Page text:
Sunday, December 09, 2007

One of these things is not like the other...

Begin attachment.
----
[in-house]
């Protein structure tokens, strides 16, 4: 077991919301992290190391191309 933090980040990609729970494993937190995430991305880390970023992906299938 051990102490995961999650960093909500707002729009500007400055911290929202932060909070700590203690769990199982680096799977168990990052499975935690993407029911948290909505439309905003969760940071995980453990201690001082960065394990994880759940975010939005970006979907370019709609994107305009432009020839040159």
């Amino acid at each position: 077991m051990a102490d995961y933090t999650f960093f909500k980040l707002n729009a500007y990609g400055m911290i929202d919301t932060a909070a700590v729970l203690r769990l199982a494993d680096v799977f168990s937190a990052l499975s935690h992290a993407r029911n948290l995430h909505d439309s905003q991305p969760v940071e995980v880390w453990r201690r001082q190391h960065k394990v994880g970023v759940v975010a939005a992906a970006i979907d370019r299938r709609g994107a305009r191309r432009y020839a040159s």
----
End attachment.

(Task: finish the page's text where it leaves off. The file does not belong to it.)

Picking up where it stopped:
There is a process I am moving through I would refer to as congruence. This is another word for making sure things match. There have been quite a few pieces turned up in my faith journey that appear juxtaposed to the rest. Now that I have more freedom to ask why, I find some intriguing considerations. People who put their faith in Jesus are constantly reminded that you are to be “in” the world, but not “of” it. The understood meaning behind this talking point is that heaven is your real home, and you should in turn not embrace earthly values as you stand in the queue waiting for your number to be called to enter that destination. What came with this, at least in my experience, were all kinds of dichotomies, usually in the form of determining what is sacred and what is secular. This is where the genre of Christian Music came from. Rock music was secular, therefore a sacred alternative was needed, so we came up with something acceptable, regardless of how inferior it may have been. What made things worse was the delineation between the now permissible Christian music and the emerging slice known as worship music. It wasn’t enough to have your own category of tunes you could listen to without guilt, now you had something new to worry about. Now you had to ask, is the music worship or is it entertainment? My favorite time to observe this tension was when you went to a concert by a musical act known for their popular “worship” songs. The majority of the show would be jamming along until suddenly the sound of grinding gears makes you realize that we are coming to an abrupt halt. The leader of the group inserts what amounts to an apology for his self-centeredness and turns the show into a scene from The Church As We Know It. And most of the audience seems to understand what is taking place and moves right along with the current. Why did I feel like I was the only one in the crowd that didn’t get it? I guess I could have felt good that I got two shows for the price of one, but in that case it didn’t seem necessary. I believe the Church of the Future will be less about creating tidy boundaries like those labeled “worship music” and “other acceptable forms of music,” and more about seamless living. Eventually these constructs will not even make sense because freedom from law leads to security in faith. If beauty is found outside the border lines, the Church of the Future won’t realize that it once had to first be sanctioned.

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